One of the South Pacific‚Äôs longest serving leaders, Samoan Prime Minister Tuilaepa Sailele, told a meeting in Australia that climate change is an ‚Äúexistential threat‚ÄĚ to island nations and that any world leader who denies climate change exists should be taken to a psychiatric facility.
Rising sea levels and erosion are threatening low-lying communities in the South Pacific. Some small islands have already disappeared in what many islanders consider the first signs that climate change has the power to overwhelm vulnerable areas.
Speaking at the Lowy Institute, an independent think-tank in Sydney, Sailele urged Australia to make deeper cuts to its carbon emissions to help protect Pacific island nations. Australia is still highly dependent on coal for power generation and has some of the world‚Äôs highest per capita levels of greenhouse gas pollution.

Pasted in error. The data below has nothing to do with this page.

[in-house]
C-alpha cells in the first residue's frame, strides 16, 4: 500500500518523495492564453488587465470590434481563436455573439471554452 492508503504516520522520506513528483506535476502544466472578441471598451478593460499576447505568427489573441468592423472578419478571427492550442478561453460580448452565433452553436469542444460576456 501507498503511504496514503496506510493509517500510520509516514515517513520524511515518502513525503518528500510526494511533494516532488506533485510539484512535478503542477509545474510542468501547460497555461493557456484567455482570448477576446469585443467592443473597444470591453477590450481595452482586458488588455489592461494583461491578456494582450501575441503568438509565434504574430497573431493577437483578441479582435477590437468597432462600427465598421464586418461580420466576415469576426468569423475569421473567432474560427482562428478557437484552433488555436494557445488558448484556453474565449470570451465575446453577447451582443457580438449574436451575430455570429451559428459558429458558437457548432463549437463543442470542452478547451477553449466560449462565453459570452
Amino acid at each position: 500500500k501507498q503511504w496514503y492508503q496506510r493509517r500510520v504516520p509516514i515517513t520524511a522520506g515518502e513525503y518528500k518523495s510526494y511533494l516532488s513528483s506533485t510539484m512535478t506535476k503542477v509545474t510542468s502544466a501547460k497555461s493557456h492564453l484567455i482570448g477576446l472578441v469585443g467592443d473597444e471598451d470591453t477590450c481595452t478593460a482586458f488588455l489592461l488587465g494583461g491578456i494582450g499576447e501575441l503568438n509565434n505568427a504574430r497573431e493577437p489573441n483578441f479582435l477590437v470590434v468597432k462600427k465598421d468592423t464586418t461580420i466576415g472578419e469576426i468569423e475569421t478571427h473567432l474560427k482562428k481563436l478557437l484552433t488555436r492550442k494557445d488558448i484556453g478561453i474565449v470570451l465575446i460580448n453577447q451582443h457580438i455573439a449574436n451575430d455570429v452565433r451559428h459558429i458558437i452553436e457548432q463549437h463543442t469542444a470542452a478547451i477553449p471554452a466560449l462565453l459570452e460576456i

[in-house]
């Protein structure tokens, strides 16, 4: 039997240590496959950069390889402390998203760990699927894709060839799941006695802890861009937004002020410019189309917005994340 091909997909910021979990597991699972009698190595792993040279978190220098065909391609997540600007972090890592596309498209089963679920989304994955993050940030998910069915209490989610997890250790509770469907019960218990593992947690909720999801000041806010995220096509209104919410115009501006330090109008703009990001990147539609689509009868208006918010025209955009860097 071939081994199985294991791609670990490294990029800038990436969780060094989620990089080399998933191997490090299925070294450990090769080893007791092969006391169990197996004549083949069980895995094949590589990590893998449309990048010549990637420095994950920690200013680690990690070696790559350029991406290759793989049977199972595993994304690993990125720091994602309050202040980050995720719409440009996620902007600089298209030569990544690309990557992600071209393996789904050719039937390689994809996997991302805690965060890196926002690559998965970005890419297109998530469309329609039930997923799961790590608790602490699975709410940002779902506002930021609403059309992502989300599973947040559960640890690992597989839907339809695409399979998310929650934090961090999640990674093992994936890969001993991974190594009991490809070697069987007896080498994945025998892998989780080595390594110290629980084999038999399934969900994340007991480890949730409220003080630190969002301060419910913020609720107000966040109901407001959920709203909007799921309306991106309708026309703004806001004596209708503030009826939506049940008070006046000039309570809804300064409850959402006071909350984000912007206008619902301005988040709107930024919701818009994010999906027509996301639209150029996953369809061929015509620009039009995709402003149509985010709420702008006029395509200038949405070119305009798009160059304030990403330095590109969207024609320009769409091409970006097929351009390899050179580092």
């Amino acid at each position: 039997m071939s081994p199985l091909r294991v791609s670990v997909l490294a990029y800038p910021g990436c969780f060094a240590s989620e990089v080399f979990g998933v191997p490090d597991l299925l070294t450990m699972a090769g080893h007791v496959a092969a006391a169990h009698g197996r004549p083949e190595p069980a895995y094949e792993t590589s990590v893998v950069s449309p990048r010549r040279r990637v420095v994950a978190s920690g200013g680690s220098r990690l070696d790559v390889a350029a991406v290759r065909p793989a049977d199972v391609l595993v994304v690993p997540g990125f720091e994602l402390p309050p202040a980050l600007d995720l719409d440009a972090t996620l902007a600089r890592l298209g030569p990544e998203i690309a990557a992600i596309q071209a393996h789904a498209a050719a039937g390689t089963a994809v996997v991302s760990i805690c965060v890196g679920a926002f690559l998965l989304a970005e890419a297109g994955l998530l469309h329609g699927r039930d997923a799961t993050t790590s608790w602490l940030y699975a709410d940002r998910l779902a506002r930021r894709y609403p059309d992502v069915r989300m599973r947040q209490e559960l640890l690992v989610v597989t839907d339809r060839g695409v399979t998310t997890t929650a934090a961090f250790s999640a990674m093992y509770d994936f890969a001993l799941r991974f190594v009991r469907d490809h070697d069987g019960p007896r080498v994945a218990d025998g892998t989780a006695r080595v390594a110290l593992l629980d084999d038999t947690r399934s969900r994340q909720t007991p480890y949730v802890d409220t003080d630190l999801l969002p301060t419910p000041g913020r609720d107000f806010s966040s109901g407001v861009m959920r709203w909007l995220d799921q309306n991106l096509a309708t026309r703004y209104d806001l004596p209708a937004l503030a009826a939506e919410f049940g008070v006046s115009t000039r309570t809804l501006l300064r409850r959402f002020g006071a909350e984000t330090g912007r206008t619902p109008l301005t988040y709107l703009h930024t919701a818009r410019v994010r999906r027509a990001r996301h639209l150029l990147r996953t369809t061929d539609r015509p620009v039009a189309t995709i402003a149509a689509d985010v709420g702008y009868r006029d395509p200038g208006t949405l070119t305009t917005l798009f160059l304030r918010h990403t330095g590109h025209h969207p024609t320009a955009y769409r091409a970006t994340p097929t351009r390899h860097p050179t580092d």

‚ÄúWe all know the solutions, and all that is left would be some political courage, some political guts, and any leader of those countries who believes that there is no climate change, I think he ought to be taken to a mental confinement,‚ÄĚ Sailele said. ‚ÄúHe is utter(ly) stupid.‚ÄĚ
The long-serving Samoan leader also said that Australia‚Äôs attitudes toward the South Pacific have been patronizing, and he said that despite China‚Äôs growing diplomatic and commercial influence, the independence and autonomy of regional states should be respected.
The prime minister‚Äôs governing Human Rights Protection Party won a landslide victory in a parliamentary election in March 2016. The result confirmed Sailele‚Äôs fifth term as leader.
Samoa has a population of about 200,000 people. The archipelago was governed by New Zealand until a vote for independence in 1961. The mainstays of the economy are fishing and agriculture.
Samoa lies about halfway between Hawaii and New Zealand in the South Pacific Ocean.